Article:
HAGERSTOWN, MD News (5/10/2023) – Today marks the 51st anniversary of the first flight of the A-10 Thunderbolt II, produced right here in Hagerstown, MD. All of the aircraft were built by Fairchild in Hagerstown, and are among the last aircraft ever produced before Fairchild’s closure.
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The A-10 Thunderbolt II, also known as the Warthog, is a single-seat, twin-engine aircraft that was developed by Fairchild Republic in the 1970s. It was designed specifically for close air support missions, which involve supporting ground troops by attacking enemy ground targets and providing cover for friendly forces.
The A-10 was developed in response to a need for a aircraft that could withstand heavy enemy fire and still be able to complete its mission. It is built with a titanium armor plating that protects the pilot and the aircraft’s critical systems, and it is equipped with a GAU-8 Avenger cannon, which is a 30mm cannon that can fire up to 4,200 rounds per minute.
The A-10 made its first flight in 1972 and entered into service with the United States Air Force (USAF) in 1976. It was initially deployed to Europe, where it was used to support NATO forces during the Cold War. In the 1980s, the A-10 was also deployed to the Middle East, where it played a key role in Operation Desert Storm.
During the Gulf War, the A-10 was used for a variety of missions, including attacking enemy tanks, artillery, and other ground targets. It was particularly effective at destroying Iraqi tanks, thanks to its GAU-8 cannon and its ability to fly low and slow, which allowed it to get close to the enemy and deliver precise fire.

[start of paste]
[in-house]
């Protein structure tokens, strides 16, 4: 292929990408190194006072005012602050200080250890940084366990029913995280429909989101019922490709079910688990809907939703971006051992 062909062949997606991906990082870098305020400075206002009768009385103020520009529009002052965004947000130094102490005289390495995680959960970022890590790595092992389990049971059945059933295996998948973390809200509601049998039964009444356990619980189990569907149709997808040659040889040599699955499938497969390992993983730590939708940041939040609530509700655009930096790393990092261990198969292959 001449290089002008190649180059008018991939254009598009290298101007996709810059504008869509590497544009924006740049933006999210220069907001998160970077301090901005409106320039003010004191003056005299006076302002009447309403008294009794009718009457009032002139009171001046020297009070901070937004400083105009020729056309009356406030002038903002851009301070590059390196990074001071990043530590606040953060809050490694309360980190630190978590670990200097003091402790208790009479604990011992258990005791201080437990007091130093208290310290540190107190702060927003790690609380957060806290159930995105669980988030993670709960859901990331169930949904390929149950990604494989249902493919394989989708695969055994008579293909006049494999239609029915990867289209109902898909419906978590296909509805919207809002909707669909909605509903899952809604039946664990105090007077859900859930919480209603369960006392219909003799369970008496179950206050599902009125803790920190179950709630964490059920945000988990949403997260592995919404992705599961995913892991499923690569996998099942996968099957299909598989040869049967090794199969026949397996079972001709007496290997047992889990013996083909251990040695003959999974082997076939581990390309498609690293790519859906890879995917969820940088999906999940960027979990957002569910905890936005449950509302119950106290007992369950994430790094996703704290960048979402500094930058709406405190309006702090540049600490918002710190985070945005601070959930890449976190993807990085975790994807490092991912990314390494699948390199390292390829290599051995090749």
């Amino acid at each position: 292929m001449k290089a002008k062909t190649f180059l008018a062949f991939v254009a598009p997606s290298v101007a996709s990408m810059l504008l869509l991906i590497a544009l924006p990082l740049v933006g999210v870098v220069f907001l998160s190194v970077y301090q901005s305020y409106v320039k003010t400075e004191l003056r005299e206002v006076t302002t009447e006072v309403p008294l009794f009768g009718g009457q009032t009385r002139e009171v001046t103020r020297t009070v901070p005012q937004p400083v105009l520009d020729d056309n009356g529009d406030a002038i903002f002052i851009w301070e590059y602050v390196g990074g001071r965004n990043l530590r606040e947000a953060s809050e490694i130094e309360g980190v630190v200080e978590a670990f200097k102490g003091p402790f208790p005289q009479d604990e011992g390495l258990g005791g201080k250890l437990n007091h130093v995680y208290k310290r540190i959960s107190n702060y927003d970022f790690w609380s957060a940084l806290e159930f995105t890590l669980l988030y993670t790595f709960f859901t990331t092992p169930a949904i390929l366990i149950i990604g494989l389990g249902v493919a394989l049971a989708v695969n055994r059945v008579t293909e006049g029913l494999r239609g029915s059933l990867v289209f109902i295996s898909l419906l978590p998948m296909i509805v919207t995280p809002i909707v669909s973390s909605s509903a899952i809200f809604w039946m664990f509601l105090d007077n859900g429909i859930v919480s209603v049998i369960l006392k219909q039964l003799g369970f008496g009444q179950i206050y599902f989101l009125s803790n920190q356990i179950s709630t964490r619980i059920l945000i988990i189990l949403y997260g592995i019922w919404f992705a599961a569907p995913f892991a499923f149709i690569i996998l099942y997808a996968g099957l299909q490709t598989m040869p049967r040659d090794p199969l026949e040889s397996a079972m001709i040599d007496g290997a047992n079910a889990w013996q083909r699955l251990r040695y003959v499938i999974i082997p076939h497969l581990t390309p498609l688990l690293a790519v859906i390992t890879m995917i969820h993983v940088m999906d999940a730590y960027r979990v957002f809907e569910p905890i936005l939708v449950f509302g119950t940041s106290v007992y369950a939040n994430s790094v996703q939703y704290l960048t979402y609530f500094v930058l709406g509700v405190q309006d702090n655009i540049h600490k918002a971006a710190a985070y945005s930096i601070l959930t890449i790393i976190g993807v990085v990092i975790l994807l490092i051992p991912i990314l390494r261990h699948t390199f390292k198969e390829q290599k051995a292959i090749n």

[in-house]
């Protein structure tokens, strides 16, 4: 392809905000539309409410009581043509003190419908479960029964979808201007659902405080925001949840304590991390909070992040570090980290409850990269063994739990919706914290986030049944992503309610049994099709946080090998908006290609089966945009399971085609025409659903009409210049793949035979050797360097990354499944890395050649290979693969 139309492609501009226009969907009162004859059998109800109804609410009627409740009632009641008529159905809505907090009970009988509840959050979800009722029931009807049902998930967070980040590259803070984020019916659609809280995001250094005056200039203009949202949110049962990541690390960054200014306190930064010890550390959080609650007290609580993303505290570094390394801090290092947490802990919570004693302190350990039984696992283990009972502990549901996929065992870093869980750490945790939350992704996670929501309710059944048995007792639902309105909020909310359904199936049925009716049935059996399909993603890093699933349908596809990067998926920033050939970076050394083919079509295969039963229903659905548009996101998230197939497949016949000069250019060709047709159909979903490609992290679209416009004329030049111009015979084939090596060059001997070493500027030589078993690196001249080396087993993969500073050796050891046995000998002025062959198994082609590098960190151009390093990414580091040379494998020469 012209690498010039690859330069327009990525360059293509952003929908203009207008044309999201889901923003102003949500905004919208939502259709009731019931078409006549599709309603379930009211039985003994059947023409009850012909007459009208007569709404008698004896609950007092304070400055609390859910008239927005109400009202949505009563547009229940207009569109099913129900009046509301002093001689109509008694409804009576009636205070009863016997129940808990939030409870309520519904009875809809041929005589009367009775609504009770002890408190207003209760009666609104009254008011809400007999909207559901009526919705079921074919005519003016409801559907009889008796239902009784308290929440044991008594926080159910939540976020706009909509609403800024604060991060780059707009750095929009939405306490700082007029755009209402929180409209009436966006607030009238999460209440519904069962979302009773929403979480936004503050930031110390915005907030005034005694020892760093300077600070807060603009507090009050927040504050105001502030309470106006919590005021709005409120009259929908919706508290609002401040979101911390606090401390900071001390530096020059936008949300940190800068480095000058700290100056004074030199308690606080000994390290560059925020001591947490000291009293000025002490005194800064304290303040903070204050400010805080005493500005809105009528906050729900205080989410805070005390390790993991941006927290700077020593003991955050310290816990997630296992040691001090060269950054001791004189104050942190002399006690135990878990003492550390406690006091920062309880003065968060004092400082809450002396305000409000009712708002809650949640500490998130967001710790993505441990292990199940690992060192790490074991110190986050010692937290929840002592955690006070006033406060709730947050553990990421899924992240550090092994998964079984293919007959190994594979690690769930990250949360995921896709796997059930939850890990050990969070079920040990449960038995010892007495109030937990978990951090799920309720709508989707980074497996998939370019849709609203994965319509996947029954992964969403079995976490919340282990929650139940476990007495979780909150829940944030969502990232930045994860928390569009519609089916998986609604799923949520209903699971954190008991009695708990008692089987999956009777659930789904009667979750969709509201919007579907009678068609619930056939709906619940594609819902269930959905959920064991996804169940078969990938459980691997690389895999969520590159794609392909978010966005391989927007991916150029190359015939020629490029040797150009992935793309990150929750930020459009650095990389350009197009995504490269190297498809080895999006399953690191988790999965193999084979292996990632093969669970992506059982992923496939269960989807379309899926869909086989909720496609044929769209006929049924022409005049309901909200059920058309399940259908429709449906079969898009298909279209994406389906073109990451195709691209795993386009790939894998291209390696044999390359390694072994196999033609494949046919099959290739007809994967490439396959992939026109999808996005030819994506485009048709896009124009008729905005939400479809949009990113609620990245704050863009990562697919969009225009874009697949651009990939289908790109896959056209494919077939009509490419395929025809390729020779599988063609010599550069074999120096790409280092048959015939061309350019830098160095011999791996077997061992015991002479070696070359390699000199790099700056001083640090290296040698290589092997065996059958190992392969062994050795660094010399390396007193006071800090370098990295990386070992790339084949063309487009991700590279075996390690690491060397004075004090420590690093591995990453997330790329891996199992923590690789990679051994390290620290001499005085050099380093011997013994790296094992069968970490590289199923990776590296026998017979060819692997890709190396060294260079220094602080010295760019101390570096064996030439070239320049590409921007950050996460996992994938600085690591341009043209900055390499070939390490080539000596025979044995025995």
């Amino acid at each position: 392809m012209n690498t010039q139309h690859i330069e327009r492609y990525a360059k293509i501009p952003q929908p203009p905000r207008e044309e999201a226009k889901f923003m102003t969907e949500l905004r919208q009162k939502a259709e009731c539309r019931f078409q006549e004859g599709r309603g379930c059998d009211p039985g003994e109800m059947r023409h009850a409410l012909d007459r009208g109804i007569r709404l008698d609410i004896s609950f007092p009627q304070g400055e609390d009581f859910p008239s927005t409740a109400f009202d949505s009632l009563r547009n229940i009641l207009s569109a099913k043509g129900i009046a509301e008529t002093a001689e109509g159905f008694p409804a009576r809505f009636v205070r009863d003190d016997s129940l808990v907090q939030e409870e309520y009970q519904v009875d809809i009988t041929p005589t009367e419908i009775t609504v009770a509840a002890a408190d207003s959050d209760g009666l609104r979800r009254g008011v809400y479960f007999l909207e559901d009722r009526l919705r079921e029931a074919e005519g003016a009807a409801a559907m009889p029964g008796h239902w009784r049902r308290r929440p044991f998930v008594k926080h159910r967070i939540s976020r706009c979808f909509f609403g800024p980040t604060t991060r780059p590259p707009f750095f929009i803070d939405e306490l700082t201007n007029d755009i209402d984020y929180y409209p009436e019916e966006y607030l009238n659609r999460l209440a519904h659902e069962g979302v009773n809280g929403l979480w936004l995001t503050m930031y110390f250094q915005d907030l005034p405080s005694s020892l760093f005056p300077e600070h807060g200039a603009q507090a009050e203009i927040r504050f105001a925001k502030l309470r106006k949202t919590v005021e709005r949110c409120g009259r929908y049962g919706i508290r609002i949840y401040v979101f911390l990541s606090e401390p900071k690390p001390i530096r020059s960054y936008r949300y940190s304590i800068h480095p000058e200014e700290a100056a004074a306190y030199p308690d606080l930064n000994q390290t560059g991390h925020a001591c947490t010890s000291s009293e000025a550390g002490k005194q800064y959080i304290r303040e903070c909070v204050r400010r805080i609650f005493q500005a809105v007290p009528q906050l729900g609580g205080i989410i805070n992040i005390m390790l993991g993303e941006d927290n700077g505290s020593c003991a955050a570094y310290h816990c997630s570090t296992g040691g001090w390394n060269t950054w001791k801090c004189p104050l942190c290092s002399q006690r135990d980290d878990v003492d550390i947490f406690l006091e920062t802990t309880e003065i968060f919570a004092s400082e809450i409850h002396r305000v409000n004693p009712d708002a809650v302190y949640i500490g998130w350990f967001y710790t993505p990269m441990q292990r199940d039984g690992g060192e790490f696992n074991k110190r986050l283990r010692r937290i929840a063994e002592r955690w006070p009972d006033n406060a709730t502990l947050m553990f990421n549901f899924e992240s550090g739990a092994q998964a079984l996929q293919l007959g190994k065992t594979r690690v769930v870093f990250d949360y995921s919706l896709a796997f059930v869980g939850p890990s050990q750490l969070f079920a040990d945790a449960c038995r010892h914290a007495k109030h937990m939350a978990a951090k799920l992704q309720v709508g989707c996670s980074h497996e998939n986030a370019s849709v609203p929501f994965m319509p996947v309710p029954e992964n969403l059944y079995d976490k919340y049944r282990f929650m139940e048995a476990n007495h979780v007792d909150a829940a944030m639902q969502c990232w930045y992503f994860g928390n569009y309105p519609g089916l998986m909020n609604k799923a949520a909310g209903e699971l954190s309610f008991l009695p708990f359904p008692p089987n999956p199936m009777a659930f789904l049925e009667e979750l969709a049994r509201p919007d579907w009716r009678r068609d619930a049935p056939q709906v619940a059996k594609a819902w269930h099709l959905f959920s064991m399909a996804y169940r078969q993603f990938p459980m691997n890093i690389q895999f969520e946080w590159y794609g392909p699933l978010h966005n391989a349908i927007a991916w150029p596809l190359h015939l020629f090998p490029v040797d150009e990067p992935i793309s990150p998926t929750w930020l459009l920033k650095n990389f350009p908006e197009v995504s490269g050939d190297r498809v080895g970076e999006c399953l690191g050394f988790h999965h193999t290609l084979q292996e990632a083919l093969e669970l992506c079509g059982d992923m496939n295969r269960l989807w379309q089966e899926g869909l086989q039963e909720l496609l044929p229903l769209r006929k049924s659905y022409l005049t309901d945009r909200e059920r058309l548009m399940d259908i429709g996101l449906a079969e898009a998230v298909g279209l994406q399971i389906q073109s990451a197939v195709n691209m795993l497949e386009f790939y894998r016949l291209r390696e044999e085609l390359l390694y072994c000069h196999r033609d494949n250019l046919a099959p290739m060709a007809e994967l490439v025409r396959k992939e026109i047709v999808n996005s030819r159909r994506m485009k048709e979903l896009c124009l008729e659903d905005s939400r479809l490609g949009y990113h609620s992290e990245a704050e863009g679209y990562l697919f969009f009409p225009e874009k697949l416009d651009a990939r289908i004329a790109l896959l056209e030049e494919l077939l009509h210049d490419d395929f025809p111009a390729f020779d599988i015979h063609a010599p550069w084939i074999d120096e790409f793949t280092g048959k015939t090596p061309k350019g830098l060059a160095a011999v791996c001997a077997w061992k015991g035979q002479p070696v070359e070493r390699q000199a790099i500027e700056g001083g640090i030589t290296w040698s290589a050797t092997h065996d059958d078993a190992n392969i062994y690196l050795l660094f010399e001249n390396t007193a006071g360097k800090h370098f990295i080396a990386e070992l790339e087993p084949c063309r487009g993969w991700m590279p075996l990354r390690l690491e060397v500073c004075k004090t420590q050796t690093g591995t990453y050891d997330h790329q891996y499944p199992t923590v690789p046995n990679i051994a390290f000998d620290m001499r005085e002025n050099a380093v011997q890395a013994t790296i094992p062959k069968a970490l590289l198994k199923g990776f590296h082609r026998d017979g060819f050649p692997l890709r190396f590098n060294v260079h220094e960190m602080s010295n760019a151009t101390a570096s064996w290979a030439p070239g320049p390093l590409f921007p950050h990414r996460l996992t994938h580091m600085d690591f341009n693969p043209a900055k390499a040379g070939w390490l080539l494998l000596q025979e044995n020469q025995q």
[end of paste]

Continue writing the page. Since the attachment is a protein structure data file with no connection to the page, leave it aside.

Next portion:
In the years following the Gulf War, the A-10 has been deployed to a number of conflict zones around the world, including Kosovo, Afghanistan, and Iraq. It has continued to play a vital role in close air support missions and has earned a reputation as a highly effective and reliable aircraft.
Despite its many successes, the A-10 has faced some challenges in recent years. In 2015, the USAF announced that it was planning to retire the A-10 in favor of newer, more advanced aircraft. This decision was met with opposition from some quarters, who argued that the A-10 was still a vital asset for close air support missions and that retiring it would leave a gap in the military’s capabilities.
Ultimately, the A-10 was spared from retirement, thanks in part to the efforts of lawmakers who supported the aircraft and argued for its continued use. Today, the A-10 continues to be an important part of the USAF’s fleet and is expected to remain in service for the foreseeable future.
Despite facing challenges in recent years, the A-10 has managed to remain in service and continues to be an important part of the USAF’s fleet.